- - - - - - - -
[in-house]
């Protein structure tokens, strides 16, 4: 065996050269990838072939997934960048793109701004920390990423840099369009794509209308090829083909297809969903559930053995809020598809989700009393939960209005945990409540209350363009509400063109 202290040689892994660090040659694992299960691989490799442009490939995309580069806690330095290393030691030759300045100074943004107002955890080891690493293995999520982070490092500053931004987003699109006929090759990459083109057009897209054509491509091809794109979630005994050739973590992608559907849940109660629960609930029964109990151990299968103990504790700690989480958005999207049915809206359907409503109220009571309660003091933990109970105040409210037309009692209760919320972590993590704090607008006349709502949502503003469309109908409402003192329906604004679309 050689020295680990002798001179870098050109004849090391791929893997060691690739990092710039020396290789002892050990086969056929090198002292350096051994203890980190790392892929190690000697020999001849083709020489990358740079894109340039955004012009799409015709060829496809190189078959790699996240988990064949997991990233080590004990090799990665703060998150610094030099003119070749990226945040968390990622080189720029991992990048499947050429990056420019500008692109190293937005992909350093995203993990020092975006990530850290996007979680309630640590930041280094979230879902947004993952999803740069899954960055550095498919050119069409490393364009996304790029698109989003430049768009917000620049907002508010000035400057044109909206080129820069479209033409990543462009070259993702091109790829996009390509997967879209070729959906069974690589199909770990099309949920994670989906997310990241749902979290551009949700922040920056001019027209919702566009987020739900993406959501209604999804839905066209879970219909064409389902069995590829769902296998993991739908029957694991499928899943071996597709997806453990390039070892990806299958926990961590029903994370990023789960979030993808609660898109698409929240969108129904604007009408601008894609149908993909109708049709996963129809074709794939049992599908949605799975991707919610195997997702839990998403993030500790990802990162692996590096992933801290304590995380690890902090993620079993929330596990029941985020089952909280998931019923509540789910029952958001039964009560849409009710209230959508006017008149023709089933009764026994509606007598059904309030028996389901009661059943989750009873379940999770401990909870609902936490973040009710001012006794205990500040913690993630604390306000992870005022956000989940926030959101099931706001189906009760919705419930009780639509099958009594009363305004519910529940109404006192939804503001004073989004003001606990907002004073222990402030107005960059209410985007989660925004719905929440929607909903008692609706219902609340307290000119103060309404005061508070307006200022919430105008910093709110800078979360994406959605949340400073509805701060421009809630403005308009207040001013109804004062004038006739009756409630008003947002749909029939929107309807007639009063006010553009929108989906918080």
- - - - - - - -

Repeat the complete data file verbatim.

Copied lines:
[in-house]
């Protein structure tokens, strides 16, 4: 065996050269990838072939997934960048793109701004920390990423840099369009794509209308090829083909297809969903559930053995809020598809989700009393939960209005945990409540209350363009509400063109 202290040689892994660090040659694992299960691989490799442009490939995309580069806690330095290393030691030759300045100074943004107002955890080891690493293995999520982070490092500053931004987003699109006929090759990459083109057009897209054509491509091809794109979630005994050739973590992608559907849940109660629960609930029964109990151990299968103990504790700690989480958005999207049915809206359907409503109220009571309660003091933990109970105040409210037309009692209760919320972590993590704090607008006349709502949502503003469309109908409402003192329906604004679309 050689020295680990002798001179870098050109004849090391791929893997060691690739990092710039020396290789002892050990086969056929090198002292350096051994203890980190790392892929190690000697020999001849083709020489990358740079894109340039955004012009799409015709060829496809190189078959790699996240988990064949997991990233080590004990090799990665703060998150610094030099003119070749990226945040968390990622080189720029991992990048499947050429990056420019500008692109190293937005992909350093995203993990020092975006990530850290996007979680309630640590930041280094979230879902947004993952999803740069899954960055550095498919050119069409490393364009996304790029698109989003430049768009917000620049907002508010000035400057044109909206080129820069479209033409990543462009070259993702091109790829996009390509997967879209070729959906069974690589199909770990099309949920994670989906997310990241749902979290551009949700922040920056001019027209919702566009987020739900993406959501209604999804839905066209879970219909064409389902069995590829769902296998993991739908029957694991499928899943071996597709997806453990390039070892990806299958926990961590029903994370990023789960979030993808609660898109698409929240969108129904604007009408601008894609149908993909109708049709996963129809074709794939049992599908949605799975991707919610195997997702839990998403993030500790990802990162692996590096992933801290304590995380690890902090993620079993929330596990029941985020089952909280998931019923509540789910029952958001039964009560849409009710209230959508006017008149023709089933009764026994509606007598059904309030028996389901009661059943989750009873379940999770401990909870609902936490973040009710001012006794205990500040913690993630604390306000992870005022956000989940926030959101099931706001189906009760919705419930009780639509099958009594009363305004519910529940109404006192939804503001004073989004003001606990907002004073222990402030107005960059209410985007989660925004719905929440929607909903008692609706219902609340307290000119103060309404005061508070307006200022919430105008910093709110800078979360994406959605949340400073509805701060421009809630403005308009207040001013109804004062004038006739009756409630008003947002749909029939929107309807007639009063006010553009929108989906918080």